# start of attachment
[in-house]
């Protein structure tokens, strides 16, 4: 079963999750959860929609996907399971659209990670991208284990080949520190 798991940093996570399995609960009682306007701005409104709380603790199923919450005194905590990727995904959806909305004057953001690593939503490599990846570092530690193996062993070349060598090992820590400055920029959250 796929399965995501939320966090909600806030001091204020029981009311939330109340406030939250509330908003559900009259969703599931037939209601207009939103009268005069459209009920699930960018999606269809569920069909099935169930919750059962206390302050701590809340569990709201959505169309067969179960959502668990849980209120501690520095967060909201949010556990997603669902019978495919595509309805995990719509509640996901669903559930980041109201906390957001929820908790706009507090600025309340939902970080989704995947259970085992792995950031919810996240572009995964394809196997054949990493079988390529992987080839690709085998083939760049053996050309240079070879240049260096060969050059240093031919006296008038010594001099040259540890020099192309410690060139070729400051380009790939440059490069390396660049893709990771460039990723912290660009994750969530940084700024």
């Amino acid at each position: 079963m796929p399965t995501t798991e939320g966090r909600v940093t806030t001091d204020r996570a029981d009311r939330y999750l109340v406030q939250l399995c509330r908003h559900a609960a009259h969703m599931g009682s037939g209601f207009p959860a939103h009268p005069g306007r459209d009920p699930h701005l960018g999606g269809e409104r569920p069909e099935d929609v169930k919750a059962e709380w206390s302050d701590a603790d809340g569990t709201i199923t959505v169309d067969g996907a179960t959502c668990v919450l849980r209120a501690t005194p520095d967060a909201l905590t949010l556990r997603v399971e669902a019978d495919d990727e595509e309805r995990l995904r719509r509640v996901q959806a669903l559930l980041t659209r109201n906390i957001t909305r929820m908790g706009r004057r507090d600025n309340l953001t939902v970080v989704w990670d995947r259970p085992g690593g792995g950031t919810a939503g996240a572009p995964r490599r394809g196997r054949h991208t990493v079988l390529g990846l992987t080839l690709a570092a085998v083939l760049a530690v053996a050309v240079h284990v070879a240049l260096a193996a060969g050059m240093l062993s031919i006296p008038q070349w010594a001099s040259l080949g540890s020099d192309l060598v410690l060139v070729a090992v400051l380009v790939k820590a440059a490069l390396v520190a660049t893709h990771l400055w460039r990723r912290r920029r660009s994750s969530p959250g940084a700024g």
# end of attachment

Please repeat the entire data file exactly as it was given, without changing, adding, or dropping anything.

[in-house]
């Protein structure tokens, strides 16, 4: 079963999750959860929609996907399971659209990670991208284990080949520190 798991940093996570399995609960009682306007701005409104709380603790199923919450005194905590990727995904959806909305004057953001690593939503490599990846570092530690193996062993070349060598090992820590400055920029959250 796929399965995501939320966090909600806030001091204020029981009311939330109340406030939250509330908003559900009259969703599931037939209601207009939103009268005069459209009920699930960018999606269809569920069909099935169930919750059962206390302050701590809340569990709201959505169309067969179960959502668990849980209120501690520095967060909201949010556990997603669902019978495919595509309805995990719509509640996901669903559930980041109201906390957001929820908790706009507090600025309340939902970080989704995947259970085992792995950031919810996240572009995964394809196997054949990493079988390529992987080839690709085998083939760049053996050309240079070879240049260096060969050059240093031919006296008038010594001099040259540890020099192309410690060139070729400051380009790939440059490069390396660049893709990771460039990723912290660009994750969530940084700024």
């Amino acid at each position: 079963m796929p399965t995501t798991e939320g966090r909600v940093t806030t001091d204020r996570a029981d009311r939330y999750l109340v406030q939250l399995c509330r908003h559900a609960a009259h969703m599931g009682s037939g209601f207009p959860a939103h009268p005069g306007r459209d009920p699930h701005l960018g999606g269809e409104r569920p069909e099935d929609v169930k919750a059962e709380w206390s302050d701590a603790d809340g569990t709201i199923t959505v169309d067969g996907a179960t959502c668990v919450l849980r209120a501690t005194p520095d967060a909201l905590t949010l556990r997603v399971e669902a019978d495919d990727e595509e309805r995990l995904r719509r509640v996901q959806a669903l559930l980041t659209r109201n906390i957001t909305r929820m908790g706009r004057r507090d600025n309340l953001t939902v970080v989704w990670d995947r259970p085992g690593g792995g950031t919810a939503g996240a572009p995964r490599r394809g196997r054949h991208t990493v079988l390529g990846l992987t080839l690709a570092a085998v083939l760049a530690v053996a050309v240079h284990v070879a240049l260096a193996a060969g050059m240093l062993s031919i006296p008038q070349w010594a001099s040259l080949g540890s020099d192309l060598v410690l060139v070729a090992v400051l380009v790939k820590a440059a490069l390396v520190a660049t893709h990771l400055w460039r990723r912290r920029r660009s994750s969530p959250g940084a700024g």